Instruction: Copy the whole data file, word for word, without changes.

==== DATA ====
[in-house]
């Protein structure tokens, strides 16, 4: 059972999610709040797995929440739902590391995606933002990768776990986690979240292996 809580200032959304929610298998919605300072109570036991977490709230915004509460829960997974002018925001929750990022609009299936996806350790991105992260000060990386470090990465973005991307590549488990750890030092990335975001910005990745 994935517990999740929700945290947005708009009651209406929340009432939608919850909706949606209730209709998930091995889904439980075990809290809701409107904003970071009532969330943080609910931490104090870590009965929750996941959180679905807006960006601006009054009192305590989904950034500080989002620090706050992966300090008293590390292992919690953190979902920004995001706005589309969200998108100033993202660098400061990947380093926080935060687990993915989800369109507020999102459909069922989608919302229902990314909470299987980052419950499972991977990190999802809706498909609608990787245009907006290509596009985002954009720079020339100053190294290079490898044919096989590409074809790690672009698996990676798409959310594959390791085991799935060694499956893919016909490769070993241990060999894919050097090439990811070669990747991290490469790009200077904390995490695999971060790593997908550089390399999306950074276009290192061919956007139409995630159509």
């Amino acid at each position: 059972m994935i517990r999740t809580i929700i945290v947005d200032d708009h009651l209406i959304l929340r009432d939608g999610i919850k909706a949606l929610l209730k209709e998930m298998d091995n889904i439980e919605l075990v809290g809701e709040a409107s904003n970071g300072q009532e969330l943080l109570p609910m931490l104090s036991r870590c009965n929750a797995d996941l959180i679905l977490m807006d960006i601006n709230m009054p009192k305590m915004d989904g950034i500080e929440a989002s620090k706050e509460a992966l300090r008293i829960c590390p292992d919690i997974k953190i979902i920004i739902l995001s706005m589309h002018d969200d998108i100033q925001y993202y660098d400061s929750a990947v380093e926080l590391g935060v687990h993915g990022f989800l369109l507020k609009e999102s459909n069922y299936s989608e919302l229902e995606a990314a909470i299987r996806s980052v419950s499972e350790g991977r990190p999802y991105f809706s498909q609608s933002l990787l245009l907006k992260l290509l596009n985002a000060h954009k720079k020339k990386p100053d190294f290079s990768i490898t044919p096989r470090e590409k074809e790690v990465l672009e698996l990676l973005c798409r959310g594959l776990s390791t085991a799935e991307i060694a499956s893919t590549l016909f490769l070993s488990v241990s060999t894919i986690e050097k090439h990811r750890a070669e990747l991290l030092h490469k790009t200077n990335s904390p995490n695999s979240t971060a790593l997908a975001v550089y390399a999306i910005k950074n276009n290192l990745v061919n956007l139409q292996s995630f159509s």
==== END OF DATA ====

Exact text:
[in-house]
């Protein structure tokens, strides 16, 4: 059972999610709040797995929440739902590391995606933002990768776990986690979240292996 809580200032959304929610298998919605300072109570036991977490709230915004509460829960997974002018925001929750990022609009299936996806350790991105992260000060990386470090990465973005991307590549488990750890030092990335975001910005990745 994935517990999740929700945290947005708009009651209406929340009432939608919850909706949606209730209709998930091995889904439980075990809290809701409107904003970071009532969330943080609910931490104090870590009965929750996941959180679905807006960006601006009054009192305590989904950034500080989002620090706050992966300090008293590390292992919690953190979902920004995001706005589309969200998108100033993202660098400061990947380093926080935060687990993915989800369109507020999102459909069922989608919302229902990314909470299987980052419950499972991977990190999802809706498909609608990787245009907006290509596009985002954009720079020339100053190294290079490898044919096989590409074809790690672009698996990676798409959310594959390791085991799935060694499956893919016909490769070993241990060999894919050097090439990811070669990747991290490469790009200077904390995490695999971060790593997908550089390399999306950074276009290192061919956007139409995630159509």
């Amino acid at each position: 059972m994935i517990r999740t809580i929700i945290v947005d200032d708009h009651l209406i959304l929340r009432d939608g999610i919850k909706a949606l929610l209730k209709e998930m298998d091995n889904i439980e919605l075990v809290g809701e709040a409107s904003n970071g300072q009532e969330l943080l109570p609910m931490l104090s036991r870590c009965n929750a797995d996941l959180i679905l977490m807006d960006i601006n709230m009054p009192k305590m915004d989904g950034i500080e929440a989002s620090k706050e509460a992966l300090r008293i829960c590390p292992d919690i997974k953190i979902i920004i739902l995001s706005m589309h002018d969200d998108i100033q925001y993202y660098d400061s929750a990947v380093e926080l590391g935060v687990h993915g990022f989800l369109l507020k609009e999102s459909n069922y299936s989608e919302l229902e995606a990314a909470i299987r996806s980052v419950s499972e350790g991977r990190p999802y991105f809706s498909q609608s933002l990787l245009l907006k992260l290509l596009n985002a000060h954009k720079k020339k990386p100053d190294f290079s990768i490898t044919p096989r470090e590409k074809e790690v990465l672009e698996l990676l973005c798409r959310g594959l776990s390791t085991a799935e991307i060694a499956s893919t590549l016909f490769l070993s488990v241990s060999t894919i986690e050097k090439h990811r750890a070669e990747l991290l030092h490469k790009t200077n990335s904390p995490n695999s979240t971060a790593l997908a975001v550089y390399a999306i910005k950074n276009n290192l990745v061919n956007l139409q292996s995630f159509s």